Great variation exists in hemp as a result of selection for fibre, oilseed and/or resin. This variation is further enhanced by the ease of crossing between these plant types. The widespread intergrading between different types makes all classifications inexact. A geographical classification is in use for cultivated hemp, in which North European, Central Russian, Mediterranean and Asiatic types are distinguished. The North European hemp is characterized by a short stem (< 1.5 m) and a premature flowering. Fibre and seed yields are generally low. Central-Russian hemp is cultivated in Europe and Asia between 50-60°latitude. Total growth duration is 90-110 days, with stems reaching 1.3-3 m height. Fibre yields of these types are average, but high seed yields may be obtained. Mediterranean hemp is normally cultivated south of 50°latitude in Europe, although very high fibre production may be obtained by growing these types further north. The total growth duration is 130-150 days, with stems reaching 2.5-4.5 m. Hence, fibre production can be high and of good quality. Seed yields are average because of their relatively long vegetative growth phase. Asiatic type hemp plants form branched stems of 2.5-3 m with short internodes. Growth duration is 150-170 days, but may vary considerably between populations. For practical purposes, three types can be distinguished, based on the concentrations of Δ9-tetrahydrocannabinol and cannabidiol: the drug (resin) type, with high Δ9-tetrahydrocannabinol concentration (> 1%) and no cannabidiol; the hemp (fibre) type with very low Δ9-tetrahydrocannabinol content (< 0.3%) and high cannabidiol concentration; and the intermediate type, with high concentrations of both compounds. However, concentrations may change during the growing season, and other components may also play a role.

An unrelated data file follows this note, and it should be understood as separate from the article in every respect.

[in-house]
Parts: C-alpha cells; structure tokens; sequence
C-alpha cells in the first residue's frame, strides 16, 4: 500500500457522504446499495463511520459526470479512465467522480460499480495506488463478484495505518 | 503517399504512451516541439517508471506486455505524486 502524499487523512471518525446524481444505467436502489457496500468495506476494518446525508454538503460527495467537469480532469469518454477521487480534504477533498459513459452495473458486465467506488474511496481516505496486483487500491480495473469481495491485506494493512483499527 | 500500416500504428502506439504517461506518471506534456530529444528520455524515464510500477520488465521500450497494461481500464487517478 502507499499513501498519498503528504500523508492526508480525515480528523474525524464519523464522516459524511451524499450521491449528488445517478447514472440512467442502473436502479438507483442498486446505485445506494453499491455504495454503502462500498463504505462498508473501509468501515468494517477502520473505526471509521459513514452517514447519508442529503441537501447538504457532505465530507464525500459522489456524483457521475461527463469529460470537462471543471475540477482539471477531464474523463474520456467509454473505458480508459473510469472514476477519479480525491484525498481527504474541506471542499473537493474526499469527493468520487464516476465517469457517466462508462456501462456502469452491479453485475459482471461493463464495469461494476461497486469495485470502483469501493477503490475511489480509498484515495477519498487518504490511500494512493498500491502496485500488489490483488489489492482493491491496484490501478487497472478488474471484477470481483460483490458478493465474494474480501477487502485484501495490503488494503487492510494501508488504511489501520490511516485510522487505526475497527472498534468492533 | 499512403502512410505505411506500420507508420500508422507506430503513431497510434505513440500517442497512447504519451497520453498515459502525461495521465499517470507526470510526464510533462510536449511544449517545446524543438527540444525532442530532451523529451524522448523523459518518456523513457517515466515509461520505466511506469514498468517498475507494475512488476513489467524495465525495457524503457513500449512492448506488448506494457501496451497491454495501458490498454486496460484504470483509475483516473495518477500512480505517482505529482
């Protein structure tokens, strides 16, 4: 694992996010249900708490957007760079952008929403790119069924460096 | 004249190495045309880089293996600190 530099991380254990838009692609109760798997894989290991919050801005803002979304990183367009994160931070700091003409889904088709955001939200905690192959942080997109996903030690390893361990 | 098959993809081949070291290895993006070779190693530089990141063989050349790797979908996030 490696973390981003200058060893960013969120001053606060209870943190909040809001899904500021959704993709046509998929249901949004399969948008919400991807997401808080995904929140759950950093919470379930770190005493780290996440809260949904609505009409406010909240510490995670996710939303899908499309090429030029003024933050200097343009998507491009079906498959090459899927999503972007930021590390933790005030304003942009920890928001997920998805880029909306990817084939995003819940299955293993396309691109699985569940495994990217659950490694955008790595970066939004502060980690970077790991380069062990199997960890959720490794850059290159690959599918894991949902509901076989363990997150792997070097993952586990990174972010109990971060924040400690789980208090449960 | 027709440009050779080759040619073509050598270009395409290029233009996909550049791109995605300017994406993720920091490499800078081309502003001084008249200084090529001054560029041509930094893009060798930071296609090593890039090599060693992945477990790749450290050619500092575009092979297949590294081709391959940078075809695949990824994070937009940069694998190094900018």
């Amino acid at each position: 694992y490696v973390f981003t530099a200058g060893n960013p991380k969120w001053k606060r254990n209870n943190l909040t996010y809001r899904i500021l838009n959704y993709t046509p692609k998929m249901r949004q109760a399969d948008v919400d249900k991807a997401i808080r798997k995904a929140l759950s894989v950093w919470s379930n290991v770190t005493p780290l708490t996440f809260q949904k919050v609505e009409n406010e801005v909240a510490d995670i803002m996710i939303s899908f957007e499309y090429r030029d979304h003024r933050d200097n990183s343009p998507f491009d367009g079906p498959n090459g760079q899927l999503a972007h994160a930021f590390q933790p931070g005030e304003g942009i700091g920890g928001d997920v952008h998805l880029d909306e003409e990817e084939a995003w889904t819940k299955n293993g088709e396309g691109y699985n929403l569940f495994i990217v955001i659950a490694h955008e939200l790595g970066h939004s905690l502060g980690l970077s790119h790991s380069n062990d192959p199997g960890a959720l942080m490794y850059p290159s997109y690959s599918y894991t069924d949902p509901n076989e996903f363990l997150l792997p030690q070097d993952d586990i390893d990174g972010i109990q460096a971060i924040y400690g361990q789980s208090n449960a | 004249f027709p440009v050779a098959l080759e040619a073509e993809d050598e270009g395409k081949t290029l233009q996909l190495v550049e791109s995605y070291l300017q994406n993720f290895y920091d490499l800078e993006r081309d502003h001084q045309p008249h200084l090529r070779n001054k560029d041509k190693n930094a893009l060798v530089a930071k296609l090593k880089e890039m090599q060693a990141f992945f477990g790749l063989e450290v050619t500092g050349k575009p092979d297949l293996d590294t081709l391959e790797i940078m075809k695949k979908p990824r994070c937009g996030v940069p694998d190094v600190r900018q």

Hemp can be grown over a great range of altitudes, climates and soils. It requires humid tropical climates to produce narcotic resin. For the production of fibre, climates of the temperate regions with temperatures of 15-27°C during the growing season are optimal. Hemp thrives on moderately to very fertile soils provided there is enough water. It is suitable for alluvial soils along streams or loamy soils with rather high rainfall. The only reliable ecological data available is for European hemp cultivated for fibre. For these cultivars, the temperature requirement to reach the onset of photoperiod-sensitive phase has been quantified at 482 C°d from sowing on, and critical daylengths of 14-14.5 h have been established. Daylengths longer than the critical one extend the length of the photoperiod-sensitive phase, prolonging the vegetative growth phase. For the lower latitudes in the northern hemisphere, this sensitivity to short days limits the potential yield of hemp, while at higher latitudes low temperatures in spring are the main constraint to yield. Hemp has relatively horizontally oriented leaves, resulting in a high degree of light interception by the top of the canopy. This leads to intense shading. Although this has the advantage that weeds are suppressed, it reduces overall photosynthesis of the crop. When oil and resins are also being formed during the reproductive phase, radiation use efficiency may drop significantly. The optimal soils for hemp are sandy loams high in organic matter, with a pH around 6.